In This Article
- Making backyard wreaths is great because:
- It's fun
- The wreath will be one-of-a-kind
- It's better for the environment
Doing well for the environment is tough during the holidays. For those of us in the United States, most of our cherished traditions involve indulging in the extra – new gifts, festive wrapping paper, excessive food and drink, flamboyant decorations. There’s nothing wrong with liking any of these things—it’s fun! But it is hard to celebrate in the traditional ways while also upholding the tenants of sustainability: reduce, reuse, recycle.
So here’s at least one thing you can do: make your own wreath using only materials from your backyard rather than buying a new one! This is perhaps not a great option for those who seek perfection in their holiday décor, but if you like a creative challenge that will result in a wreath full of character and personality, this is the ticket.
We tried it ourselves at the Heifer office! Our wreath was, if nothing else, a conversation piece. Here’s how we did it:
Forage for material
We went foraging in at our Heifer campus, gathering twigs, leaves, grasses, cedar clippings and we even found a bird’s nest. Anything goes!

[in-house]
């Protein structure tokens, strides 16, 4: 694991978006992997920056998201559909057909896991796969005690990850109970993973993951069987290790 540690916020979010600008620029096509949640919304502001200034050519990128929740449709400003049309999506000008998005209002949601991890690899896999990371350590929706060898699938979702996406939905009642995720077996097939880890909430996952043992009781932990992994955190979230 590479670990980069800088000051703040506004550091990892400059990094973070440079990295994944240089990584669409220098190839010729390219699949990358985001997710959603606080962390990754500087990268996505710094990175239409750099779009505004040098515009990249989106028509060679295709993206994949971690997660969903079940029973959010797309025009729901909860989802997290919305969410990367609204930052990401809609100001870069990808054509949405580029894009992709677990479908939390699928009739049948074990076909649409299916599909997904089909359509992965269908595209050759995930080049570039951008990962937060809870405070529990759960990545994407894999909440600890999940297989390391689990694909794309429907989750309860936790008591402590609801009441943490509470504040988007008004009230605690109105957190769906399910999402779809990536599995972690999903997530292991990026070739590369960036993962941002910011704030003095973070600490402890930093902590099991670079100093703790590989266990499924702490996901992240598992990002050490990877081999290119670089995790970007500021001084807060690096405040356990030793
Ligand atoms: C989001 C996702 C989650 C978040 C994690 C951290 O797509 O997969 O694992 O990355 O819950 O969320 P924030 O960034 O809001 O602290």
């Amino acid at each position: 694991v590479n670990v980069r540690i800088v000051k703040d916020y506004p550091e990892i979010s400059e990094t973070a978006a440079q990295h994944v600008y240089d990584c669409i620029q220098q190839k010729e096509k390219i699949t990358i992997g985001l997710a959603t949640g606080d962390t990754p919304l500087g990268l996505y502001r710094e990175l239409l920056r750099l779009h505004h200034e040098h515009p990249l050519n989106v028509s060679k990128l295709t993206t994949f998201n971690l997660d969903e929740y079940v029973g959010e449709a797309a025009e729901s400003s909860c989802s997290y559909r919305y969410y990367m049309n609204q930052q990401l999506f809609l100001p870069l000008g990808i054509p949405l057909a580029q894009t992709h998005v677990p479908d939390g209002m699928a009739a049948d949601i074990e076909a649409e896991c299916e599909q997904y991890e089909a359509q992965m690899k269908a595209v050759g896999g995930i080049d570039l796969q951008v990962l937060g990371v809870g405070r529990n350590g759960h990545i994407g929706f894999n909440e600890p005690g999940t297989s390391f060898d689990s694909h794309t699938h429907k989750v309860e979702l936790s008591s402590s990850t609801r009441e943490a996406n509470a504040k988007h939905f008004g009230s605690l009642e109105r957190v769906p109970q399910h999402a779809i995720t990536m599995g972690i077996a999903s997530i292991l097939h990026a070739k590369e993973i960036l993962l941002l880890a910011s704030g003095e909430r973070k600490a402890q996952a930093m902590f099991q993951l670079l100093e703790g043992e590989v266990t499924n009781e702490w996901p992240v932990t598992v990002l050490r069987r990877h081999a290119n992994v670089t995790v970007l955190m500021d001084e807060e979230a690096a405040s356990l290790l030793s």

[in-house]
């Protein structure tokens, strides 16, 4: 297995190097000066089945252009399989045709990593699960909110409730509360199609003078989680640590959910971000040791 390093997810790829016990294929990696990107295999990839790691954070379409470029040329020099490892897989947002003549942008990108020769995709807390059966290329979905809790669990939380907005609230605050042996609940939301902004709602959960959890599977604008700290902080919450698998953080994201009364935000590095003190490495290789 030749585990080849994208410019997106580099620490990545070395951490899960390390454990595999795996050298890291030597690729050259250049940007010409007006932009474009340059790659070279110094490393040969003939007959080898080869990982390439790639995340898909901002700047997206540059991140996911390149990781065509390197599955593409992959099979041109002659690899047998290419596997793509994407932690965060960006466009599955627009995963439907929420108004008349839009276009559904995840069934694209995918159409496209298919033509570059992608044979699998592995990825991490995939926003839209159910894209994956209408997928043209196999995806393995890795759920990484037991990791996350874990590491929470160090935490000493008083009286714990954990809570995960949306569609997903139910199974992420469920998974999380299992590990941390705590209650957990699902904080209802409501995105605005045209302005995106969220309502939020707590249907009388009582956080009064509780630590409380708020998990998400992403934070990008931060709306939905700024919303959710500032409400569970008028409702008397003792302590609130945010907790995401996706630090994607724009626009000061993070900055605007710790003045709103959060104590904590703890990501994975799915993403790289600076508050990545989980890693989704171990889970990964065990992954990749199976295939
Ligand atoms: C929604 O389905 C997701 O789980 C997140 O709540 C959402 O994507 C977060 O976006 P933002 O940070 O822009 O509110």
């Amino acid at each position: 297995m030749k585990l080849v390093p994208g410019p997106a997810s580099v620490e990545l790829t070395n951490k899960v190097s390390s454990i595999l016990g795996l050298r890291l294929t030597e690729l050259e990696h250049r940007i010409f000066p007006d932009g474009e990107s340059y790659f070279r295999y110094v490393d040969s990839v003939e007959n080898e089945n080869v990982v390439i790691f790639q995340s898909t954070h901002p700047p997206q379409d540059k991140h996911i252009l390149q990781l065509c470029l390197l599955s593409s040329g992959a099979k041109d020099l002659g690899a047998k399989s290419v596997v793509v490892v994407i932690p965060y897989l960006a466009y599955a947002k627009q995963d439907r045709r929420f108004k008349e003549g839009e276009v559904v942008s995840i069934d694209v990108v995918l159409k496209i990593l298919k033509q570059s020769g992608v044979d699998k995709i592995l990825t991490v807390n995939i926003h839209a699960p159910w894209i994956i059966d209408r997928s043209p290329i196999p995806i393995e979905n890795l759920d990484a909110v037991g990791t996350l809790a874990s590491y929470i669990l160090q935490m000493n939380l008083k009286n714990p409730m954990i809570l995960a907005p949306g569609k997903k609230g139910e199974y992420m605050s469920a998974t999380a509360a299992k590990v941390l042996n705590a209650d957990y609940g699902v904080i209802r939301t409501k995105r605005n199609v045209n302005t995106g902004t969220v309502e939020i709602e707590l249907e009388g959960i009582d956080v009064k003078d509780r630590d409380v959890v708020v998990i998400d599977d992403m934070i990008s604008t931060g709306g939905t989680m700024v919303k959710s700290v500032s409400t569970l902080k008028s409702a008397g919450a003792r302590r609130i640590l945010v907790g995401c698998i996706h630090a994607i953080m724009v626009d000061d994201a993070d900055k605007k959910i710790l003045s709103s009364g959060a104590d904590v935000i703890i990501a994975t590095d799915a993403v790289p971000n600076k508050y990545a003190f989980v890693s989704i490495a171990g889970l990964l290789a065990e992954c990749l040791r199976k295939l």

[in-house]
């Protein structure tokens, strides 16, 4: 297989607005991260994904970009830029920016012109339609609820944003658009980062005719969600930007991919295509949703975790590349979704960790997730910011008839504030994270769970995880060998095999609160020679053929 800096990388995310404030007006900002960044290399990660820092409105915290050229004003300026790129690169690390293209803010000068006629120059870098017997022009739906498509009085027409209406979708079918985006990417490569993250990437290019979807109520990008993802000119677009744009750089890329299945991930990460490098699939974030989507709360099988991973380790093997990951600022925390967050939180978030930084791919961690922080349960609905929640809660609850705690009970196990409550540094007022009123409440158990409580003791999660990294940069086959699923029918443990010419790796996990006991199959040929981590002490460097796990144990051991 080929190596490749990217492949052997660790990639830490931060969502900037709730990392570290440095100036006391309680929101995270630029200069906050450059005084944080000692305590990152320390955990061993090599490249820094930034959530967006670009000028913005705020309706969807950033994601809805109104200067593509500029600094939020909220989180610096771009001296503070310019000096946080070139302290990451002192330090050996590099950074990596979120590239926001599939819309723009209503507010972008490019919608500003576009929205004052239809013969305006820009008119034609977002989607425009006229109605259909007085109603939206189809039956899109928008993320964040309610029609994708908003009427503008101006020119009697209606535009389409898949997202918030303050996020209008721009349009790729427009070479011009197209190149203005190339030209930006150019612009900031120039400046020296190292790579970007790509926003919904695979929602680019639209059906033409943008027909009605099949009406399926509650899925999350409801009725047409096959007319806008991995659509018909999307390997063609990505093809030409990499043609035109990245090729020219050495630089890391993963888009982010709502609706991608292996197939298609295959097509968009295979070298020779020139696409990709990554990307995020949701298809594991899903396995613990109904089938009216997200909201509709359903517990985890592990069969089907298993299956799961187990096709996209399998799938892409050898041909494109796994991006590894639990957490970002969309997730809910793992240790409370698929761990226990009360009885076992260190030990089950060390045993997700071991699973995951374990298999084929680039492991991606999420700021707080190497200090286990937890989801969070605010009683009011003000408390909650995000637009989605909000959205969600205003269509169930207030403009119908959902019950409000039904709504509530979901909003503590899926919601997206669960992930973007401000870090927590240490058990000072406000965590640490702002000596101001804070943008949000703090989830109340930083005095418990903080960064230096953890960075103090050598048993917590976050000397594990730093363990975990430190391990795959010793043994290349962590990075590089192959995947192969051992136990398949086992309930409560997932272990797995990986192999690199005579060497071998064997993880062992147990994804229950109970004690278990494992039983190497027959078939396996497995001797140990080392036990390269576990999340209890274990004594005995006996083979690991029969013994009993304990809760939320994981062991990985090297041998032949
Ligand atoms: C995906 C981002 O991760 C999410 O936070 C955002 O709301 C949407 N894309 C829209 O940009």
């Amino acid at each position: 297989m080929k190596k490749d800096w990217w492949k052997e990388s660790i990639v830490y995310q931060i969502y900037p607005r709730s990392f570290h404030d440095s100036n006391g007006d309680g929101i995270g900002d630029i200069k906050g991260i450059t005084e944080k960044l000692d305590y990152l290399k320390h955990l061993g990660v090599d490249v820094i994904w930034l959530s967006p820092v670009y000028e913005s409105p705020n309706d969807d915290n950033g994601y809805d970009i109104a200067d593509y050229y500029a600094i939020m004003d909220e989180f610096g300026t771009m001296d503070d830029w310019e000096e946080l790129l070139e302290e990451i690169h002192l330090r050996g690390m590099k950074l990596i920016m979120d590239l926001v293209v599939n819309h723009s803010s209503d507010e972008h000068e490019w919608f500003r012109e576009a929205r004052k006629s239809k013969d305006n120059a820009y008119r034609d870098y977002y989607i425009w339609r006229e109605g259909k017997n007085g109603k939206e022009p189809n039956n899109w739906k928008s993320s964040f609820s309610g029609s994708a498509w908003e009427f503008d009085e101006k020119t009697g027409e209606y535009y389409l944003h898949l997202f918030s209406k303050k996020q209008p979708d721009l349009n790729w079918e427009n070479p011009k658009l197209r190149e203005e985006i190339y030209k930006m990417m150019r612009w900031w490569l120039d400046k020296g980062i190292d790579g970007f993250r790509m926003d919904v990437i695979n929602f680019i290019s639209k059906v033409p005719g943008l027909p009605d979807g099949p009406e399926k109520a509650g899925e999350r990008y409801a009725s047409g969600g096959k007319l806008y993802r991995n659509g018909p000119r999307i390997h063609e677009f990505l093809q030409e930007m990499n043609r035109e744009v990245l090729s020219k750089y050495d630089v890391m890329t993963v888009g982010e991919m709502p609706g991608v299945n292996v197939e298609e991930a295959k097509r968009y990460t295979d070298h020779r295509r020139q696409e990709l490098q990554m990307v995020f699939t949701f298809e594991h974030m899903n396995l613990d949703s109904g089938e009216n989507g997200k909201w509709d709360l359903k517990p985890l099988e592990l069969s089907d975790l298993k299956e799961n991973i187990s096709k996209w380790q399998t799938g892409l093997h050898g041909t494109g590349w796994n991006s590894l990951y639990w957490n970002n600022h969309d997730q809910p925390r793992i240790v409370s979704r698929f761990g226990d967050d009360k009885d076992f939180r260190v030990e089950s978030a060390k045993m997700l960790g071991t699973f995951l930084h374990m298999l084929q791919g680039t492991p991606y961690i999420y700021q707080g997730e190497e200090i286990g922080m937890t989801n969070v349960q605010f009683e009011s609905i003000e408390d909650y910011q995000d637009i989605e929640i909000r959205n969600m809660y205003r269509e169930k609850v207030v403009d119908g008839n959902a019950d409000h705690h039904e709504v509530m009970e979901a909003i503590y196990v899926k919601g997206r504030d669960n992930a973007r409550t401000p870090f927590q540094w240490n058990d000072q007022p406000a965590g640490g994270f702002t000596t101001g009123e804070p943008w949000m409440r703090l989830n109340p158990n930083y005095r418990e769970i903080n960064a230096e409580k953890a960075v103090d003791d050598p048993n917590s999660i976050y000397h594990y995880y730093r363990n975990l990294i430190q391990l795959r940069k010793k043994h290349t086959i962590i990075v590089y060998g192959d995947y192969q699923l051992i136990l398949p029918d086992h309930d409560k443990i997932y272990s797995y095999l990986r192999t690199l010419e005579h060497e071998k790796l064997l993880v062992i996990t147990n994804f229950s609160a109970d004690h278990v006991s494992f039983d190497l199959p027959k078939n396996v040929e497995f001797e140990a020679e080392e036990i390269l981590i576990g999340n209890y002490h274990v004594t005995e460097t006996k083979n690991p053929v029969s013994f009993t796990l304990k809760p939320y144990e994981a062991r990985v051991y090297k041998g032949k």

Weave your backyard detritus into a wreath shape
We made the bones of the wreath by braiding long reeds together. We gave ourselves points for creativity, but our structural integrity left something to be desired. If you want to make something a little more lasting, there are tons of tutorials online for how to make wreaths with sticks and twigs.
Decorate and admire your wreath!
Next we decorated our wreath frame with whatever pieces of flora we wanted. We mostly just stuck things in between the braids, but we did use a little twine to attach some parts. The key, we found, is to not get discouraged. If things are looking rough, soldier on! It will get better, probably. Continuing to add things until it looked like a wreath seemed to work for us.
Reviews on our final product included, “Whoa,” “Those sticks are really wild,” “It smells so good,” and “That might be a biohazard.” In other words, 10/10.